Child, Not Bride: The Scary Truth about Sri Lankan Child Marriage

Updated: Jun 3, 2021

By Insiyah Adamjee | United Kingdom

As a Muslim, I’ve heard the ‘joke’ too many times – “ah, why haven’t you been married off yet?”

The legal age of marriage in Sri Lanka is 18, but a loophole exists under the decades-old Muslim Marriage and Divorce Act (MMDA), where Muslim community leaders are able to decide the marriage age with no minimum age requirement. In all cases, the leaders who allow for child marriages are men, much of which force the engagement over young girls. The rate of child marriages in Sri Lanka stands at 12% as of 2017, and South Asia as a region has the largest rate in the world (UNICEF).

Click here to visit UNICEF’s site on Child Marriage around the world.

Drawing from one girl’s story of her forced marriage, as reported by the BBC, one can only imagine the kind of horrors these children endure. The girl describes numerous instances of verbal abuse, un-consensual sex, beatings, and a miscarriage.

What is being done to combat child marriage?

In short, not much: it’s a lot of show and no tell. Despite the tireless efforts of several Muslim Women activist groups; such as the Muslim Women’s Research and Action Forum (MWRAF), the Women’s Action Network (WAN) and the Muslim Women’s Development Trust (MWDT); governments have launched and relaunched campaigns and investigations in order to reform the MMDA, but with no results. 

  1. Sri Lanka has signed on to see the end of child marriage by 2030 as part of the Sustainable Development Goals. However, there was no report of any progress at the 2018 Voluntary National Review at the High-Level Political Forum.

  2. During The Periodic Review in 2017, the government supported recommendations to review the absence of a minimum age for marriage under Muslim law. Yet again, we fail to see any real change.

Conservative groups such as the All Ceylon Jamiyyathul Ulama (ACJU) have resisted the call for change, stating that according to the Quran “there is no restriction for age of marriage”. The Quran also emphasises on the kind and fair treatment of all life. I suppose it is easy to ignore what you don’t want to see while you’re busy snatching away childhoods and human rights.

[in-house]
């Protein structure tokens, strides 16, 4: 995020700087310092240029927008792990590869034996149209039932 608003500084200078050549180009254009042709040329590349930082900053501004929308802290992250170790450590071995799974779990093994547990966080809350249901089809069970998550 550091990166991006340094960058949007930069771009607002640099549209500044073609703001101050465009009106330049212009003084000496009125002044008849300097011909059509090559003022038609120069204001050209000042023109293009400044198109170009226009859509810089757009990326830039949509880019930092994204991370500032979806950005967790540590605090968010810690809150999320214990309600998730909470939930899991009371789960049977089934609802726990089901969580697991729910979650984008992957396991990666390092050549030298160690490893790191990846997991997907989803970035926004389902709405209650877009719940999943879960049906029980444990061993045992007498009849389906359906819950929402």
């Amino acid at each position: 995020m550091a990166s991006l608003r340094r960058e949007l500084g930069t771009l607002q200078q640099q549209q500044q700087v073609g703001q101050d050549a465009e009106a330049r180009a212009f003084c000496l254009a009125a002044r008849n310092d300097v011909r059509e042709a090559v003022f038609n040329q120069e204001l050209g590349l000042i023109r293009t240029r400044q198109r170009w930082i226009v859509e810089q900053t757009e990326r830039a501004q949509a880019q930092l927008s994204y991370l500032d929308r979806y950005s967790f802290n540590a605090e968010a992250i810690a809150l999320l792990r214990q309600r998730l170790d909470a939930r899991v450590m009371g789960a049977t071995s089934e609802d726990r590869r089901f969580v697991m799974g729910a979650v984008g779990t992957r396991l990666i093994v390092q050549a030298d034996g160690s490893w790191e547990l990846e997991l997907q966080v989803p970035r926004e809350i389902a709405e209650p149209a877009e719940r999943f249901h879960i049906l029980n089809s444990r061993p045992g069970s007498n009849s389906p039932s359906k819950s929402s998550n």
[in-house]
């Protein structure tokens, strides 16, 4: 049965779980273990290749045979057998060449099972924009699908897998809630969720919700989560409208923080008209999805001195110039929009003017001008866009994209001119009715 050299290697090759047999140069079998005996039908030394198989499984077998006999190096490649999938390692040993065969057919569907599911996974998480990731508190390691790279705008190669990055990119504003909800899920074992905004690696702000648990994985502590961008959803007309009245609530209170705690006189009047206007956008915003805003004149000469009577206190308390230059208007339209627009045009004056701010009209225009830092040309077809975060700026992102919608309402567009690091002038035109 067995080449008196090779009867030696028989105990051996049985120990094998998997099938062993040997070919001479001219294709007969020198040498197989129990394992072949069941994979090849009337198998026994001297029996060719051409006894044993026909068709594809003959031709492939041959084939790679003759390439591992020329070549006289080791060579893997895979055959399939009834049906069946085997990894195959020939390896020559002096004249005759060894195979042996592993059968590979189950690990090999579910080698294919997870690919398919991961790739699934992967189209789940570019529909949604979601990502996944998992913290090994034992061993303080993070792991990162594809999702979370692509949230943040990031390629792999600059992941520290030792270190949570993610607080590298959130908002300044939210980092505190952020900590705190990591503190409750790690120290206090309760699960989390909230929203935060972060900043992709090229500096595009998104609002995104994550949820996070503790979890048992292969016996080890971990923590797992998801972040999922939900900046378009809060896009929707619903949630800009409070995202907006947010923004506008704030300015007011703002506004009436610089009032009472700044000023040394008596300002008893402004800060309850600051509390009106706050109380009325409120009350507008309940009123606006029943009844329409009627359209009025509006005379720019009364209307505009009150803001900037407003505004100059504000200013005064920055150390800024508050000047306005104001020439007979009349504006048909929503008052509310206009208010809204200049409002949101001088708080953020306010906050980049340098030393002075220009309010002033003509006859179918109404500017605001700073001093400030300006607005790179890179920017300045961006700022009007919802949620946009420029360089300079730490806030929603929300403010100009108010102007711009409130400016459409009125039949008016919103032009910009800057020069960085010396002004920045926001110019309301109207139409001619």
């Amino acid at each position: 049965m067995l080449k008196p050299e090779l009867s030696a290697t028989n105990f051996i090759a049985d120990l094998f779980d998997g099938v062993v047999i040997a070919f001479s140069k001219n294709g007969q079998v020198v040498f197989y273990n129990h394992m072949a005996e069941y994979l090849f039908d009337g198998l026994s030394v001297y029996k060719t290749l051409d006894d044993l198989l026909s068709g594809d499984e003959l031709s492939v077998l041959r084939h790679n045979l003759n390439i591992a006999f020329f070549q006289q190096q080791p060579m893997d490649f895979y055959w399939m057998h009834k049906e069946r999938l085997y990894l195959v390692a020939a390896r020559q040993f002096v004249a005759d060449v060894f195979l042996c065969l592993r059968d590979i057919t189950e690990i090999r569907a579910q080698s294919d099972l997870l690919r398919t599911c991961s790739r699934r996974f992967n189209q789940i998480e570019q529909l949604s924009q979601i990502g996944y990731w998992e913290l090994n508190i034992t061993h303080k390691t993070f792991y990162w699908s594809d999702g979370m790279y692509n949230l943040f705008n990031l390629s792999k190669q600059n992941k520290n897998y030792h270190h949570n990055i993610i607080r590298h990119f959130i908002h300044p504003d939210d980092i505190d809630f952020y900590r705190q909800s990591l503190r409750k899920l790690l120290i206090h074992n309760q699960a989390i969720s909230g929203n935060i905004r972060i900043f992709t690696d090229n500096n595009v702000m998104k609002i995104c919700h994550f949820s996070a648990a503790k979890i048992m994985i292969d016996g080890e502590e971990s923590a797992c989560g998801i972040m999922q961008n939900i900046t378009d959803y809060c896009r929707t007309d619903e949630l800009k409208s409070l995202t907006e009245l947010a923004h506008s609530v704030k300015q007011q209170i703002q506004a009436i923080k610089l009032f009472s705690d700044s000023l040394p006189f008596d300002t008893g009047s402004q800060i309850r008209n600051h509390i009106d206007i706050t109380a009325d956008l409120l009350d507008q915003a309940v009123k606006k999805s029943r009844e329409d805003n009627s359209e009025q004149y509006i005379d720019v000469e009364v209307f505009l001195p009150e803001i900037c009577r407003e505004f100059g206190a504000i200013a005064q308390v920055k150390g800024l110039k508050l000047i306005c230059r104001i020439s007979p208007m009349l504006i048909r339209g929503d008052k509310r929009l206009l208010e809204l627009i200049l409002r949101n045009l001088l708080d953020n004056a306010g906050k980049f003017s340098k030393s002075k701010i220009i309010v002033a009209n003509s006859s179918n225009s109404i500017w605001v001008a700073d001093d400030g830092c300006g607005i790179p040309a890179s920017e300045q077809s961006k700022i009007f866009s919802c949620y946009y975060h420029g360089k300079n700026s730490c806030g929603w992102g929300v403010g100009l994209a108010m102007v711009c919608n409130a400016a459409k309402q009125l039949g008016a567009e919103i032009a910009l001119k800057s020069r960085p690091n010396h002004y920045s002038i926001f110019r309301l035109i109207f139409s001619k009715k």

Sri Lanka’s rate of child marriage is comparatively low to countries like Bangladesh and India. However, it does not mean that the issue is to be swept under the rug. We can only hope that our government realizes the inhumanity of the problem and reforms the MMDA, bringing the base age of any marriage to be 18 and of voluntary consent from the bride and groom.

You might be interested: A Voting Guide for the Upcoming Elections in Sri Lanka

As citizens, it is our responsibility to be aware of and sensitive towards child marriage. You can also donate to and support the efforts of several organisations working to combat the situation in society and government, such as the Malini Foundation, Women In Need and the Vehilihini Development Centre.

As the next Sri Lankan generation, it is important to share our opinions! Use social media as a platform to make some noise about issues that are important to you. It is crucial that you vote to elect parties and candidates that you feel will represent your opinions and priorities in Parliament and make real change in our country, which (and I say this as an optimist) we will see soon!


The views and opinions expressed in this entry are solely those of the author(s) and do not necessarily reflect the position of The Zeitgeist. Assumptions made in the analysis are not reflective of the position of any entity other than the author(s). The Zeitgeist does not verify the accuracy of any of the information contained in the entry. The Zeitgeist is not to be held responsible for misuse, reuse, recycled and cited and/or uncited copies of content within this entry.



#politics #society #humanrights #srilanka #childmarriage

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